Temperature Climate of Ireland
Temperature is a key indicator of changes in the climate, measurements and analysis are essential for assessing the affects of climate change. The value of high quality observations to the meteorological and climatological scientific communities cannot be overstated. Historical observations are of particular value since an observation once made in time cannot be retaken, and if observations are not taken we have no way of directly knowing what the past weather and climate were like.
Met Éireann has recorded and stored nearly 9.5 million individual hourly temperature measurements into the National Climate Database between 1939 and 2017. From this observational dataset, and others, analysis is completed to give details of the Rainfall Climate of Ireland.
The moderating influence of the Atlantic on temperatures is felt throughout Ireland. Because of this the country does not experience the same range of temperature extremes that more continental countries achieve throughout the year, with relatively mild winters and cool summers.
The Temperature Observational Network
The value of high quality observations to the meteorological and climatological scientific communities cannot be overstated. Historical observations are of particular value since an observation once made in time cannot be retaken, and if observations are not taken we have no way of directly knowing what the past weather and climate were like. The history of organised weather observations in Ireland goes back to the late 1700s with Observatories in Dunsink (1787) and Armagh (1790). In the first half of the 19th century readings were taken at Birr Castle (1845), Markree Castle (1824), the Phoenix Park (1829) and Trinity College, Dublin (1838). From the mid 19th century the number of stations increased and some standardisation of observations took places in line with international developments. By the mid 20th century there were over 100 locations measuring temperature, by the time the Irish Meteorological Service was formed in 1936 the number of rain gauges was over 200. Since then the network has expanded further, there are now just under 500 rain gauge locations in the country.
Map of the National Synoptic and Climate Stations recording Temperature (2017)
The Long Term Island of Ireland Temperature series
Temperature is a key indicator of changes in the climate, measurements and analysis are essential for assessing the affects of climate change. Meteorological stations with long term records are crucial for the observation, analysis and quantification of climate change. The value of high quality observations to the meteorological and climatological scientific communities cannot be overstated. They are also an ‘irreplaceable cultural and scientific heritage of mankind that serve the needs of current and future generations for long-term high quality climate records’ (World Meteorological Organization).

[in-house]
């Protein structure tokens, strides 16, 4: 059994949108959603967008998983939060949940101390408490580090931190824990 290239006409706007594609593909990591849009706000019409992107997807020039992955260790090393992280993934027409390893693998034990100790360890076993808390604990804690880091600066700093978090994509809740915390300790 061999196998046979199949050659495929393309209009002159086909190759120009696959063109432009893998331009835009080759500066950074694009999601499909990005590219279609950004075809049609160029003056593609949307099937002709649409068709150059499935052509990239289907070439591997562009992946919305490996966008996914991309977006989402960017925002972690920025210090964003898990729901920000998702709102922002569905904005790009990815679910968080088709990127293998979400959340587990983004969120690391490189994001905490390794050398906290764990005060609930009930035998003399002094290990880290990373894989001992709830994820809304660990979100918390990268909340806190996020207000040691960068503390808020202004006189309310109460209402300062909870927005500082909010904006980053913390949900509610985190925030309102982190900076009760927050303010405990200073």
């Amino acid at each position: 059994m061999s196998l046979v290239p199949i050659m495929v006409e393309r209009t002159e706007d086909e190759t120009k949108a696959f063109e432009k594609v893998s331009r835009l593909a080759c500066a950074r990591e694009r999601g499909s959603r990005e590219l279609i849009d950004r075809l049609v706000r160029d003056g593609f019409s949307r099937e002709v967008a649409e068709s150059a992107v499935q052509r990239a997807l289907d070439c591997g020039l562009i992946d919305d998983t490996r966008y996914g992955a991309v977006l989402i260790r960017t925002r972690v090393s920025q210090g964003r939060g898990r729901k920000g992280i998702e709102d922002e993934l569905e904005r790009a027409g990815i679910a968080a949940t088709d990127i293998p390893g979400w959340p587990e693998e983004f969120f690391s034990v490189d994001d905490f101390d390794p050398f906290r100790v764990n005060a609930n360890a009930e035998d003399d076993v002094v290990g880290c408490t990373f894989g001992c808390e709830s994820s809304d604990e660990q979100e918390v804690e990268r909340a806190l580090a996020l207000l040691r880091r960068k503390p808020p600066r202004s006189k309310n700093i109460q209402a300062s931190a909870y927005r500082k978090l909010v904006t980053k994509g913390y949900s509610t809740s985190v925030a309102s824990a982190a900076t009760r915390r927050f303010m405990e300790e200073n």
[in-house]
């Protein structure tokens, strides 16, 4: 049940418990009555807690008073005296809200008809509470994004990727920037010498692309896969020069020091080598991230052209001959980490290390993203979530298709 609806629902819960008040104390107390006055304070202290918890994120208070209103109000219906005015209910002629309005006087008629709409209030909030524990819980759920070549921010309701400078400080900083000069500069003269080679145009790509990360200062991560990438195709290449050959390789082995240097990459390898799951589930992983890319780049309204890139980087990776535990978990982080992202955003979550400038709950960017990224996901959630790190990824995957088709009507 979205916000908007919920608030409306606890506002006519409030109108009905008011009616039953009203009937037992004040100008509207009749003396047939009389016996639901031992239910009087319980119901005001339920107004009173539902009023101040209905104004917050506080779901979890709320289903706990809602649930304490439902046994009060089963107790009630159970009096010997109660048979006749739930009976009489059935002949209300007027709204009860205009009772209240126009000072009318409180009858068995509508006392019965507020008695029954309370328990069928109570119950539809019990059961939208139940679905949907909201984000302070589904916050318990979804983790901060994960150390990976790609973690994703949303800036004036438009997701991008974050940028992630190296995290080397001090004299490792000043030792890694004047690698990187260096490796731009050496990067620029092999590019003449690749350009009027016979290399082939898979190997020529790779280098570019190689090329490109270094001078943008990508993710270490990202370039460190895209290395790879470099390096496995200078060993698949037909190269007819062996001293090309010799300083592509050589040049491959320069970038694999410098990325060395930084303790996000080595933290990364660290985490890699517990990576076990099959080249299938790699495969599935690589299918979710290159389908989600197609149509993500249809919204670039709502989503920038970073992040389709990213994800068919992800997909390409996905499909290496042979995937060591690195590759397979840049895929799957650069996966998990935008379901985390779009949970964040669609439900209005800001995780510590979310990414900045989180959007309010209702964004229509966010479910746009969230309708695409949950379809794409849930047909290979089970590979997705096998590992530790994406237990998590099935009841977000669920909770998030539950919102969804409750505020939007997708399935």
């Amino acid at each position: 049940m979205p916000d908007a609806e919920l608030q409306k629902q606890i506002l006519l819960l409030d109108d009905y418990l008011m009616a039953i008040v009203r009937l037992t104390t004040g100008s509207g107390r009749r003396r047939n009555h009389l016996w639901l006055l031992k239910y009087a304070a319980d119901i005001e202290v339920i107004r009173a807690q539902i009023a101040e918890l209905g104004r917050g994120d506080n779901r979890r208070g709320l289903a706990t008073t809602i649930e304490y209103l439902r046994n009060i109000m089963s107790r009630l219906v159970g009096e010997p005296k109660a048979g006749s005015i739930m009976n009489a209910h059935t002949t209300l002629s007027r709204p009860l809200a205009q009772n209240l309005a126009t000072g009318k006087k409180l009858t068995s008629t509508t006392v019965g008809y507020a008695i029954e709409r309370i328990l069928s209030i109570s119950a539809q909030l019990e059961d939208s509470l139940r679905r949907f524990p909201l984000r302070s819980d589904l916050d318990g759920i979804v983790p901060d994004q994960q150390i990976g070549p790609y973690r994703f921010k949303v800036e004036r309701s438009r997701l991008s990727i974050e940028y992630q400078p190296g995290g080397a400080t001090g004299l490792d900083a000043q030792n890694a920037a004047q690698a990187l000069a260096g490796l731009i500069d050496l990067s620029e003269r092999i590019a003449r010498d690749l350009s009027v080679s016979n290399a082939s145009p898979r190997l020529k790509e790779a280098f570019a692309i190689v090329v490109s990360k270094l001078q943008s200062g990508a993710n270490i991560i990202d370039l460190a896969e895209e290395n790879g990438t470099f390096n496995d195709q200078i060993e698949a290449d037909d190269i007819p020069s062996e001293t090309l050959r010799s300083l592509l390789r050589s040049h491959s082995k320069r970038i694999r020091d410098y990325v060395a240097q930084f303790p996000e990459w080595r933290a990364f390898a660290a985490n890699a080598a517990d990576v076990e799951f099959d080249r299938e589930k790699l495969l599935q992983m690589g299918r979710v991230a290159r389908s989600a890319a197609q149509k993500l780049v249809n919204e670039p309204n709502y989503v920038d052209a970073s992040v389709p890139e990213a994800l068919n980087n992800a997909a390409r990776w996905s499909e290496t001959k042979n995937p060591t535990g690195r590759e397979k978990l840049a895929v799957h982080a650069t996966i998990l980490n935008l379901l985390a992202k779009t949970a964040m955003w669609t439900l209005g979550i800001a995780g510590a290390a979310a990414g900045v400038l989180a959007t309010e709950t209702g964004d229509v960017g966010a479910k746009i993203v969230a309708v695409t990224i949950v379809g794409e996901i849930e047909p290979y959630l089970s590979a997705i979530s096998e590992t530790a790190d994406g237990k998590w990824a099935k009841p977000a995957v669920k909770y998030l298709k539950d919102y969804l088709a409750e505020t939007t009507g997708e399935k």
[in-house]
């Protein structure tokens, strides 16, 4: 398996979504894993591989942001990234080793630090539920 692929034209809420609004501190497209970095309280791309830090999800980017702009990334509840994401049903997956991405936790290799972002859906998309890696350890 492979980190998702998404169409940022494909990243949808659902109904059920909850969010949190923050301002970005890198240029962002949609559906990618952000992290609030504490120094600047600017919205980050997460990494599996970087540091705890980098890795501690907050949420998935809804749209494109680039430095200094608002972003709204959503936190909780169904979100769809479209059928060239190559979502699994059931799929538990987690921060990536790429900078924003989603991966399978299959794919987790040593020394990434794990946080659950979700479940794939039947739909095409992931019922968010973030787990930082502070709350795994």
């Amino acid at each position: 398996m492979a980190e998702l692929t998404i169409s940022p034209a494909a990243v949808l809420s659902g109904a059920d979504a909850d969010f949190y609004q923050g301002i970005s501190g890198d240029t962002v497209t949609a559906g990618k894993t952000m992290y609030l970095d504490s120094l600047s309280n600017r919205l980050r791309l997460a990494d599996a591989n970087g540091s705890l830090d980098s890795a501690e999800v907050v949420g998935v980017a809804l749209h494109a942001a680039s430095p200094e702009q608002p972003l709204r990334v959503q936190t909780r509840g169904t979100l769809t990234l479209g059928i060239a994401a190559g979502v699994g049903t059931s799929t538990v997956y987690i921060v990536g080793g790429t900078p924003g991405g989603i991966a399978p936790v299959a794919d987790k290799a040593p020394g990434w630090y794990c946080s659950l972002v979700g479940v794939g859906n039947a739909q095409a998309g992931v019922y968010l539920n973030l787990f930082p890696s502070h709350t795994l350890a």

The island of Ireland has a long history of operational weather stations measuring air temperatures. Maximum and minimum air temperature data from five spatially distributed meteorological stations; Armagh Observatory, Co Armagh, Phoenix Park, Co Dublin 1829; Birr Castle*, Co Offaly, Valentia Observatory and Malin Head, Co Donegal have been used to derive the national long-term mean temperature series for Ireland for the period 1900 to 2019.
The national long-term average temperature series for Ireland has been derived using data from the above five spatially distributed meteorological stations. In May 2017, Valentia Observatory was recognised as a Centennial Observing Station status by the World Meteorological Organization (WMO).
* The meteorological station at Birr closed in October 2009, since then adjusted data from the close by meteorological station at Gurteen, Co Tipperary was used.
YouTube video from the World Meteorological Organization on Centennial Observing Stations Worldwide
The Long Term Average period 1961 to 1990 (LTA 1961-1990) or ‘normal’ period is the WMO’s fixed reference period used for climate change and variability studies.
The figure below shows the air temperature anomaly from 1900 to 2021. The anomaly is the difference between the mean annual temperature and the mean annual LTA 1961-1990 of 9.55°C. As you can see mean temperatures have varied considerably from year to year. Warming periods occurred from the 1930s and 1940s and from the late 1980s to the present time. Warming periods since the end of the 20th century have been longer and more frequent.
You can download the provisional following long-series temperature data here. The Armagh Observatory data is courtesy of the Met Office in the United Kingdom. All data currently provisional. Anomalies (difference from) are with respective to the 1961-1990 long-term averages.
Measuring Air Temperature
Air temperature has been measured in a systematic manner in Ireland since the early 19th century. Following the establishment of the Irish Meteorological Service in 1936, the climatological network was reorganised and expanded throughout the 1940s and early 1950s.
Traditionally, surface air temperature is measured by thermometers which are housed in a white painted wooden louvered shelter known as a Stevenson Screen in degrees Celsius (°C) and is the standard at official Irish weather stations. Images above show the full Stevenson Screen as it appears in the open, also shown is the internal instrumentation (locations: Dublin Airport and Markree).
Did you know? Air temperature measured in direct sunshine, or in a porch, could be up to 10°C or 15°C higher in warm and sunny weather. This is why temperature measurements are made in a standard enclosure out of direct sunshine. Surface air temperature is not the only temperature measured by Met Éireann, others include upper air, earth and soil temperatures.